CABRERA: He's tweeting and he's talking about ongoing investigations, one that has now come to a close and that is Paul Manafort in front of Virginia's courtroom. Paul Manafort sentenced now. The judge sentencing him to about four years in prison. What's your big takeaway from the outcome of this case?

RANGAPPA: I think like most people who are watching this and expecting a much higher sentence I'm quite astonished at the low sentence considering exactly what Manafort pleaded guilty to which were pretty significant financial crimes and defrauding, you know, the treasury out of millions of tax money and defrauding banks.

[14:05:04] What I think is happening here also, though, is an appeal for a pardon. We were just talking about that. He did not express any remorse. He's signaling to the President that he is continuing to stay loyal and if we look at the pattern of pardon that the President has issued, he tends to pardon crimes for which he himself might be on the hook, so he pardons Scooter Libby who was convicted of obstruction of justice, he pardoned Dinesh Da Souza who was convicted of campaign finance violations and now the southern district may be looking into his finances and I wouldn't be surprised if there's some sort of, you know, self-exoneration through Manafort by potentially pardoning him after he is sentenced next week.

CABRERA: Asha Rangappa, always good to have your take.

Jamie Raskin is a member of the Oversight Committee where Michael Cohen gave that explosive testimony in public. He's on Capitol Hill now, the President saying that Michael Cohen asked him personally for a pardon. Sir, what do you do with this?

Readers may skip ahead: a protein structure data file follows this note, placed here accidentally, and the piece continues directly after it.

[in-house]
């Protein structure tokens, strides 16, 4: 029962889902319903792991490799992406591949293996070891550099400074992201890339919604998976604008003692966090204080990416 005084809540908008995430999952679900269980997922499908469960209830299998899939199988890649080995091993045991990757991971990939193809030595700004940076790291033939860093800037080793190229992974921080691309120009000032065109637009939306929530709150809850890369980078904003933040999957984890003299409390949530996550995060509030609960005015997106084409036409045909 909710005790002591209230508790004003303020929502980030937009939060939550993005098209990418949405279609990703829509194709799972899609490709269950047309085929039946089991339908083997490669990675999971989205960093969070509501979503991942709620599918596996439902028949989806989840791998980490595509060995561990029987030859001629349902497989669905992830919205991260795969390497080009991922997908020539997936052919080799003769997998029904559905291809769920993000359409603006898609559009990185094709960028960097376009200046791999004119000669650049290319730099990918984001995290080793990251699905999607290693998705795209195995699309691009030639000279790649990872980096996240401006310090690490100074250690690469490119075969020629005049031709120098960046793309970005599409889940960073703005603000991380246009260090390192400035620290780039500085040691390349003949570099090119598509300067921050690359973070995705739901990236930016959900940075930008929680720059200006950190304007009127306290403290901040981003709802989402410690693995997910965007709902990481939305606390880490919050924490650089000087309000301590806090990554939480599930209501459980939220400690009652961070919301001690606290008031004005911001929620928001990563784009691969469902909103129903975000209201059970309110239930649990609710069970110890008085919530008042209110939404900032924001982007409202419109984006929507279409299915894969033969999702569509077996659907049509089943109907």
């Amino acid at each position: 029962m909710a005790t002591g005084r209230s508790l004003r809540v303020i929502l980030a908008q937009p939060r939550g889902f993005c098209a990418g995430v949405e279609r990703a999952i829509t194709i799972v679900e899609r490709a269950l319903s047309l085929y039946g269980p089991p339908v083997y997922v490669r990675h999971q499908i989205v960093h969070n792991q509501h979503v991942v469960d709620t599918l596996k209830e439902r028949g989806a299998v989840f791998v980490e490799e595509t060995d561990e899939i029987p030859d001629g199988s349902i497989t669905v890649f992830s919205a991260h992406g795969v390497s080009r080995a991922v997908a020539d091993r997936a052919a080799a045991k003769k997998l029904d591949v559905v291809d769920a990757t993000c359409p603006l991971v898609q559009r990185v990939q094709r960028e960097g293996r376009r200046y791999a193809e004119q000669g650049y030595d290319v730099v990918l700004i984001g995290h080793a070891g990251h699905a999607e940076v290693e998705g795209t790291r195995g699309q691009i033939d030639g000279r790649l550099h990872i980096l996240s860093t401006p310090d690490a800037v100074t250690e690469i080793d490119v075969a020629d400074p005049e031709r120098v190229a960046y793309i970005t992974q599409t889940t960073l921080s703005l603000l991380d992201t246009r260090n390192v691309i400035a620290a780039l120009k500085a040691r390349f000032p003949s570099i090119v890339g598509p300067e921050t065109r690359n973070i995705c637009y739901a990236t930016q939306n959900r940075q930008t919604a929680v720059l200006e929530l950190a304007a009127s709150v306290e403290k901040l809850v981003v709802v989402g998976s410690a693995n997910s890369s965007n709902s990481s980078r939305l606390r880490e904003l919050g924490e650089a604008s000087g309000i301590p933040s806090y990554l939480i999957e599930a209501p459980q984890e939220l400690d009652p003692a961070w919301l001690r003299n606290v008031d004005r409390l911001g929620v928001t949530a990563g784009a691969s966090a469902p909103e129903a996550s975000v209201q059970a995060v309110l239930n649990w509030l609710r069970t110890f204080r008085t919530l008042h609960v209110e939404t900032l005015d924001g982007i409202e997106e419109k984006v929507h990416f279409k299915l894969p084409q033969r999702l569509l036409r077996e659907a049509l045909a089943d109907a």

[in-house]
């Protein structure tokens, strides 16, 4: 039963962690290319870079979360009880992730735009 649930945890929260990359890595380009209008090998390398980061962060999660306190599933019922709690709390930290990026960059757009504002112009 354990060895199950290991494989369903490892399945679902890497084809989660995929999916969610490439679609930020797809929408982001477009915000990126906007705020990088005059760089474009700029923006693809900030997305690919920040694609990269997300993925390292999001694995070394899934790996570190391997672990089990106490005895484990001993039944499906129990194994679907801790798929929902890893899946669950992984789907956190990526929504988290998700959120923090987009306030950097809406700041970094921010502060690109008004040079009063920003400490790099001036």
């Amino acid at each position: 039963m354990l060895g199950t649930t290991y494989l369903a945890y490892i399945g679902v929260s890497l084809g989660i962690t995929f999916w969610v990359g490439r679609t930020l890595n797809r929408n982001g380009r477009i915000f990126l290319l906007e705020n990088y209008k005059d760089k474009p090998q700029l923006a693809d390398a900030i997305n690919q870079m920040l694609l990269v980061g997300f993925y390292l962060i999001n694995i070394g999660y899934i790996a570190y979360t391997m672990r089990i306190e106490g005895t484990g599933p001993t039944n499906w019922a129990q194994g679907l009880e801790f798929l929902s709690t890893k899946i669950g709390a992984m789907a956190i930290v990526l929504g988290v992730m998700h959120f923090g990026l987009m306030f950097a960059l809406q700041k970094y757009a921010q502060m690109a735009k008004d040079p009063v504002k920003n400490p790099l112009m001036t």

REP. JAMIE RASKIN (D), MARYLAND: Well, one can only regard with some amazement the President's casual disclosure that he's been talking to people about pardons in this process and certainly it piques our curiosity. Of course, before Donald Trump the way that people would approach a President about a pardon was through the office of the pardon attorney in the Department of Justice where there was a whole process for a written submission and, you know, filing of questions and answers and so on.


RASKIN: The President has bypassed that and he deals it out like a political favor like we saw in the case of Dinesh Da Souza --

CABRERA: Which he has the power to do, I'm curious, who do you believe, Cohen or the President?

RASKIN: Well, you know, the President I think has told over 8,500 lies, that was a week ago. So, it might be up over 9,000 now. I don't know. For him it's just routine. Michael Cohen has pleaded guilty to lying for the President before Congress and we're still trying to get to the bottom of exactly how that particular lie about the President's involvement in the Moscow tower project came about and we will get to the bottom of that, but at this point Michael Cohen has no incentive to lie and all of his testimony before our committee was coherent and consistent and, you know, as I said then and I'll say again, they're not mad at Michael Cohen because he lied for the President. They're mad at Michael Cohen because he stopped lying for the President.

CABRERA: I hear what you're saying, but now there is a question about whether Cohen was completely truthful in front of your committee the second time around when he talked about this issue of the pardon. Do you think the President should be called before your committee to testify as a witness now on this issue?

RASKIN: Well, there are obviously a multitude of issues we'd love to hear from the President about it and I am going to leave that to Chairman Cummins and Chairman Nadler --

CABRERA: If it were up to you, would you call the President?

RASKIN: Let me make one point that causes me real doubt about the President's story right now. The President is obviously an extremely close contact with the Republicans in Congress and had suggested a whole line of questions for them to pose to Michael Cohen when he came there. It seems to me if it were true that Michael Cohen had gone to President Trump to ask for a pardon before that testimony at some point or before he's pleading guilty, the President would have let the Republicans know so they could have asked about it. It does seem one of these whimsical last-minute Presidential inventions.